$$\begin{aligned} y^{*}_{i}(\hat{y}_{i}-y_{i})\le y^{*}_{j}(y_{j}-\hat{y}_{j})\end{aligned}$$
(5)
$$\begin{aligned} \Rightarrow \frac{\hat{y}_{i}-y_{i}}{y_{j}-\hat{y}_{j}}\le \frac{y^{*}_{j}}{y^{*}_{i}}, \end{aligned}$$
(6)

because for all \(y\in Y\)

$$\begin{aligned} \sum _{k=1}^{p}y^{*}_{k}\hat{y}_{k}\le \sum _{k=1}^{p}y^{*}_{k}y_{k}. \end{aligned}$$

Thus, \(\frac{y^{*}_{j}}{y^{*}_{i}}\) can be a substitute for M in Geoffrion’s definition of proper efficiency if \(y^{*}\) is a positive weighted vector.

Conic scalarization

The conic scalarization method proposed by Kasimbeyli [11] for scalarization of nonconvex vector optimization problems. He introduced a special class of monotonically increasing sublinear scalarizing functions and showed that the zero sublevel set of every function from this class is a convex closed and pointed cone which contains the negative ordering cone [11]. Using the notion of a separable cone and conic separation theorem (see Theorem 3), Kasimbeyli introduced the conic scalarization method for scalarizing of nonconvex vector optimization problems. Kasimbeyli showed that him scalar optimization problem enables to characterize the complete set of efficient and properly efficient solutions of vector optimization problems without convexity and boundedness conditions [5, 11, 12]. In this section, we will first propose some preliminary of augmented dual cone and conic separation theory proposed by Kasimbeyli [12] in Euclidian space \(\mathbb {R}^{p}\). Then, the conic scalarization method will be interpreted.

Conic separation theorem

This subsection is devoted to some concept of augmented dual cone and conic separation theory proposed by Kasimbeyli [12]. Consider \(\mathbb {R}^{p}\) with the norm \(l_{1}\) and the ordering cone \(\mathbb {R}^{p}_{+}\). In throughout of this paper, the notation \(\Vert \cdot \Vert\) denotes the norm \(l_{1}\).

The unit sphere and unit ball of \(\mathbb {Y}\) are denoted by

$$\begin{aligned}&U=\{y\in \mathbb {R}^{p}: \Vert y\Vert =1\}\nonumber \\&B=\{y\in \mathbb {R}^{p}: \Vert y\Vert \le 1\} \end{aligned}$$
(7)

A nonempty subset C of \(\mathbb {R}^{p}\) is called a cone if

$$\begin{aligned} y\in C, \quad \lambda \ge 0\Rightarrow \lambda y\in C. \end{aligned}$$

C is a pointed cone if

$$\begin{aligned} C\cap -C=\{0_{\mathbb {R}^{p}}\}. \end{aligned}$$
$$\begin{aligned} {\rm cone}(S)=\{\lambda s: \lambda \ge 0 \ {\text {and}}\ s\in S\} \end{aligned}$$

\({\rm co}(S)\) denote the cone generated and convex hull by a set S, respectively.

$$\begin{aligned} C_{U}=C\cap U=\{y\in C: \Vert y\Vert =1 \} \end{aligned}$$

denotes the base norm of the cone C. Recall that the dual cone \(C^{*}\) of C and its quasi-interior \(C^{\#}\) are defined by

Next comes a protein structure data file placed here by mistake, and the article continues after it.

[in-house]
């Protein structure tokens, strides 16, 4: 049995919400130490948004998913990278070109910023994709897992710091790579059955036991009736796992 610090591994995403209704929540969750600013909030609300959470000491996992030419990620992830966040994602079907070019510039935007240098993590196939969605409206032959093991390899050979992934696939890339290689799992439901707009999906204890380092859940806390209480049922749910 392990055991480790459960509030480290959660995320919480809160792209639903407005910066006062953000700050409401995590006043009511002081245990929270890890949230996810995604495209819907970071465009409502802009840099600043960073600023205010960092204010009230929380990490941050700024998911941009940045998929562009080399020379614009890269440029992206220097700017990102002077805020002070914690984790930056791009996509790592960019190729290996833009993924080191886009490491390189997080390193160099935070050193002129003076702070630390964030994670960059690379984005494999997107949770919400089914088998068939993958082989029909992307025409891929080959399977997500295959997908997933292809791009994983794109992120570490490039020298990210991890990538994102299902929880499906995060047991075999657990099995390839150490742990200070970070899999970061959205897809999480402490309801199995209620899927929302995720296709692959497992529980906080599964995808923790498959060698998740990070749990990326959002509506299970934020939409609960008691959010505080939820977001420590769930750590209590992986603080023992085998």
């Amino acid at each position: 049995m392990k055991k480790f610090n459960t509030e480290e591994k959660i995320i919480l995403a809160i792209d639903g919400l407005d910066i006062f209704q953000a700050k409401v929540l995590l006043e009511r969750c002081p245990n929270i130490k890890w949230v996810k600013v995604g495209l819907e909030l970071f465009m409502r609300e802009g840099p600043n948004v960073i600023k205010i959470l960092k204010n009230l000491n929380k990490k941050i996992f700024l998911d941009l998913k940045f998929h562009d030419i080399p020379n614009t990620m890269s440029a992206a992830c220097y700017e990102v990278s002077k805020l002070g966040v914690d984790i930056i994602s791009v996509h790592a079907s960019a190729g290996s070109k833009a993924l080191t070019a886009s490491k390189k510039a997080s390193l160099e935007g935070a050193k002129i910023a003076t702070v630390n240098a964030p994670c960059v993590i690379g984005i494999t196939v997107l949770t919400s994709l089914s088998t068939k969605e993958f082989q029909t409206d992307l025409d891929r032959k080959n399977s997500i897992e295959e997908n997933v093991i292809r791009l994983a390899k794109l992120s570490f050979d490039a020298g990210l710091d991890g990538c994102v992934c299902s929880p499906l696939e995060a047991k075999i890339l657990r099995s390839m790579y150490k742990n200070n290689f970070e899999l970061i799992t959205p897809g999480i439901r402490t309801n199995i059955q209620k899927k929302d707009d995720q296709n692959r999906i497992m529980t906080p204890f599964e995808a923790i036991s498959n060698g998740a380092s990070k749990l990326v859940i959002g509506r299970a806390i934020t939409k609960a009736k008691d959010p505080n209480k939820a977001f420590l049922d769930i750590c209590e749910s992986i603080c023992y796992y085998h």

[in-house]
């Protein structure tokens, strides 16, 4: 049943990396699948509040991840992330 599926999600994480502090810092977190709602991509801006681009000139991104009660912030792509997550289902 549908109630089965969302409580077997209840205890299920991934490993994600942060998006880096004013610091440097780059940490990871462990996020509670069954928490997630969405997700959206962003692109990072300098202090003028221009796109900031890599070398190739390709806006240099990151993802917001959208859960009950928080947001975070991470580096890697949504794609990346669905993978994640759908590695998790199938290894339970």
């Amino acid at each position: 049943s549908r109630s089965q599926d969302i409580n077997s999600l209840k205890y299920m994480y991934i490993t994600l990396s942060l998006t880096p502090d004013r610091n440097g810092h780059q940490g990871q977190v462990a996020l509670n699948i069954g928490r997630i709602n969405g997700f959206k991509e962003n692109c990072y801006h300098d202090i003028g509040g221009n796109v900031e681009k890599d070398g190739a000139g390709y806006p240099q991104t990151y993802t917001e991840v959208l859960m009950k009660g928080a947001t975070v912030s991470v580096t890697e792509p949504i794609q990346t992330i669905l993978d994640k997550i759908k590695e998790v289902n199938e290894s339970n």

$$\begin{aligned} C^{*}=\{ y^{*}\in \mathbb {R}^{p}_{+}: \langle y^{*},y\rangle \ge 0\ {\text {for all}}\ y\in C\}, \end{aligned}$$
(8)

and

$$\begin{aligned} C^{\#}=\{ y^{*}\in \mathbb {R}^{p}_{+}: \langle y^{*},y\rangle > 0\ {\text {for all}}\ y\in C\backslash \{0_{\mathbb {R}^{p}}\} \}, \end{aligned}$$
(9)

respectively. The following two cones called augmented dual cones of C were introduced in [11, 12].

$$\begin{aligned} C^{a*}= \{ (y^{*},\alpha )\in C^{\#}\times \mathbb {R}_{+}: \langle y^{*},y\rangle -\alpha \Vert y\Vert \ge 0\ {\text {for all}}\ y\in C\}, \end{aligned}$$
(10)

and

$$\begin{aligned} C^{a\#}=\{ (y^{*},\alpha )\in C^{\#}\times \mathbb {R}_{+}: \langle y^{*},y\rangle -\alpha \Vert y\Vert > 0\ {\text {for all}}\ y\in C\backslash \{0_{\mathbb {R}^{p}}\}\}. \end{aligned}$$
(11)

Kasimbeyli [11] shows that if \(C=\mathbb {R}^{p}_{+}\), then

$$\begin{aligned} C^{a*}&= \{ (y^{*},\alpha )\in \mathbb {R}^{p+1}: 0\le \alpha \le y^{*}_{i}, {\text {for all}}\ i=1,\ldots ,p \nonumber \\&\quad {\text {and there exists}} \ k \ {\text {such that}}\ y^{*}_{k}>\alpha \}, \end{aligned}$$
(12)

and

$$\begin{aligned} C^{a\#}= \{ (y^{*},\alpha )\in \mathbb {R}^{p+1}: 0\le \alpha < y^{*}_{i}, {\text {for all}}\ i=1,\ldots ,p\}. \end{aligned}$$
(13)

Definition 4

[12] The function h on \(Y\subset \mathbb {R}^{p}\) is called strongly monotonically increasing if, for each \(y_{1}, y_{2}\in \mathbb {R}^{p}\), \(y_{1}-y_{2}\in \mathbb {R}^{p}_{+}\backslash \{0_{\mathbb {R}^{p}}\} \Rightarrow h(y_{1})>h(y_{2})\).

Theorem 2

[12] Let \(y^{*}\in \mathbb {R}^{p}_{+}\backslash \{0_{\mathbb {R}^{p}}\}\) and \(\alpha \in \mathbb {R}_{+}\), and let function \(h_{(y^{*},\alpha )}:\mathbb {R}^{p}\rightarrow \mathbb {R}\) be defined as

$$\begin{aligned} h_{(y^{*},\alpha )}(y)=\langle y^{*},y\rangle +\alpha \Vert y\Vert . \end{aligned}$$